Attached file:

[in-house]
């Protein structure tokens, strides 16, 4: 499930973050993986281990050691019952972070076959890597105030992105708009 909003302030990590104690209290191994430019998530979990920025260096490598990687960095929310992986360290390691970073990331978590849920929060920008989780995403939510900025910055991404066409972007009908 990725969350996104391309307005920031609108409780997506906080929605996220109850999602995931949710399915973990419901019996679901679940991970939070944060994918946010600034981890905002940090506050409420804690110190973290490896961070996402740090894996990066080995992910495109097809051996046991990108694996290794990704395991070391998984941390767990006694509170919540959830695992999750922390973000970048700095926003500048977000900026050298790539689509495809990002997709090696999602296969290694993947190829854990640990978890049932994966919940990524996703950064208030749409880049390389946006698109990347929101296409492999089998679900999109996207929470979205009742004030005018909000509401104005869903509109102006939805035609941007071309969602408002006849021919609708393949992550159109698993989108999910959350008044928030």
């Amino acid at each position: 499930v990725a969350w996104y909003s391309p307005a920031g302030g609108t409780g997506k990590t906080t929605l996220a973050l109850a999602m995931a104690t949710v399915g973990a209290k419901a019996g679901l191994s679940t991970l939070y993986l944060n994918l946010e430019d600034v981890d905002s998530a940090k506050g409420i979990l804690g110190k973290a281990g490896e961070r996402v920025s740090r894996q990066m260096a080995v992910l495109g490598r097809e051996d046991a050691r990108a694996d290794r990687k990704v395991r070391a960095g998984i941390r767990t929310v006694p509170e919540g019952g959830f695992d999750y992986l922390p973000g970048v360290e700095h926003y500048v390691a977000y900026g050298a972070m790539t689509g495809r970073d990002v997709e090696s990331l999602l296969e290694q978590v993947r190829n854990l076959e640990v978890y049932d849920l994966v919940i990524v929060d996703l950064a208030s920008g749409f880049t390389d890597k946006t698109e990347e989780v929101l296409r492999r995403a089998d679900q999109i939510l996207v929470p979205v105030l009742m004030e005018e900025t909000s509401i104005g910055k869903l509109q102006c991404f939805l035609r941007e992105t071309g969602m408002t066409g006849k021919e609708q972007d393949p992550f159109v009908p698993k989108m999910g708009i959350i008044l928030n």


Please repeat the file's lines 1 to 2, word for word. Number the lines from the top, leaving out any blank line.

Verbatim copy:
[in-house]
């Protein structure tokens, strides 16, 4: 499930973050993986281990050691019952972070076959890597105030992105708009 909003302030990590104690209290191994430019998530979990920025260096490598990687960095929310992986360290390691970073990331978590849920929060920008989780995403939510900025910055991404066409972007009908 990725969350996104391309307005920031609108409780997506906080929605996220109850999602995931949710399915973990419901019996679901679940991970939070944060994918946010600034981890905002940090506050409420804690110190973290490896961070996402740090894996990066080995992910495109097809051996046991990108694996290794990704395991070391998984941390767990006694509170919540959830695992999750922390973000970048700095926003500048977000900026050298790539689509495809990002997709090696999602296969290694993947190829854990640990978890049932994966919940990524996703950064208030749409880049390389946006698109990347929101296409492999089998679900999109996207929470979205009742004030005018909000509401104005869903509109102006939805035609941007071309969602408002006849021919609708393949992550159109698993989108999910959350008044928030």